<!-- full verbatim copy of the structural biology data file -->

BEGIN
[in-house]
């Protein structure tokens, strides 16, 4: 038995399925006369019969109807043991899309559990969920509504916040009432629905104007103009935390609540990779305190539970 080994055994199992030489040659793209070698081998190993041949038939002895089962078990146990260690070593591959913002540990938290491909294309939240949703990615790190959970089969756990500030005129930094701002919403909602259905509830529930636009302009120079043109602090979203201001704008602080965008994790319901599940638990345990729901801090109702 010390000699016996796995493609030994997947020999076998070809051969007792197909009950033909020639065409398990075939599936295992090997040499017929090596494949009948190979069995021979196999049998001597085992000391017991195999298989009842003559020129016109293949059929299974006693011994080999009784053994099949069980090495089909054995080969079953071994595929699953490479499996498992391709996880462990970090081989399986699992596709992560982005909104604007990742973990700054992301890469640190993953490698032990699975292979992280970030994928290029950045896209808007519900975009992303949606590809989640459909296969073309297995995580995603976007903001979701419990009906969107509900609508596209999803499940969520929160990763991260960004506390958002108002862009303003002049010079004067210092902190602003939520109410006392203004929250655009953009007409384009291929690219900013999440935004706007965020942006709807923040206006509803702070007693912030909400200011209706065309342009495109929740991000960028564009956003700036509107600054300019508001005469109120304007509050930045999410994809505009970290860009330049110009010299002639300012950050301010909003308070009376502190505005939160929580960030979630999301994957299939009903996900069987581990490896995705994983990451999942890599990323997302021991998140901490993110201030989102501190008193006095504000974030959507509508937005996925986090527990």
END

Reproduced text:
[in-house]
């Protein structure tokens, strides 16, 4: 038995399925006369019969109807043991899309559990969920509504916040009432629905104007103009935390609540990779305190539970 080994055994199992030489040659793209070698081998190993041949038939002895089962078990146990260690070593591959913002540990938290491909294309939240949703990615790190959970089969756990500030005129930094701002919403909602259905509830529930636009302009120079043109602090979203201001704008602080965008994790319901599940638990345990729901801090109702 010390000699016996796995493609030994997947020999076998070809051969007792197909009950033909020639065409398990075939599936295992090997040499017929090596494949009948190979069995021979196999049998001597085992000391017991195999298989009842003559020129016109293949059929299974006693011994080999009784053994099949069980090495089909054995080969079953071994595929699953490479499996498992391709996880462990970090081989399986699992596709992560982005909104604007990742973990700054992301890469640190993953490698032990699975292979992280970030994928290029950045896209808007519900975009992303949606590809989640459909296969073309297995995580995603976007903001979701419990009906969107509900609508596209999803499940969520929160990763991260960004506390958002108002862009303003002049010079004067210092902190602003939520109410006392203004929250655009953009007409384009291929690219900013999440935004706007965020942006709807923040206006509803702070007693912030909400200011209706065309342009495109929740991000960028564009956003700036509107600054300019508001005469109120304007509050930045999410994809505009970290860009330049110009010299002639300012950050301010909003308070009376502190505005939160929580960030979630999301994957299939009903996900069987581990490896995705994983990451999942890599990323997302021991998140901490993110201030989102501190008193006095504000974030959507509508937005996925986090527990």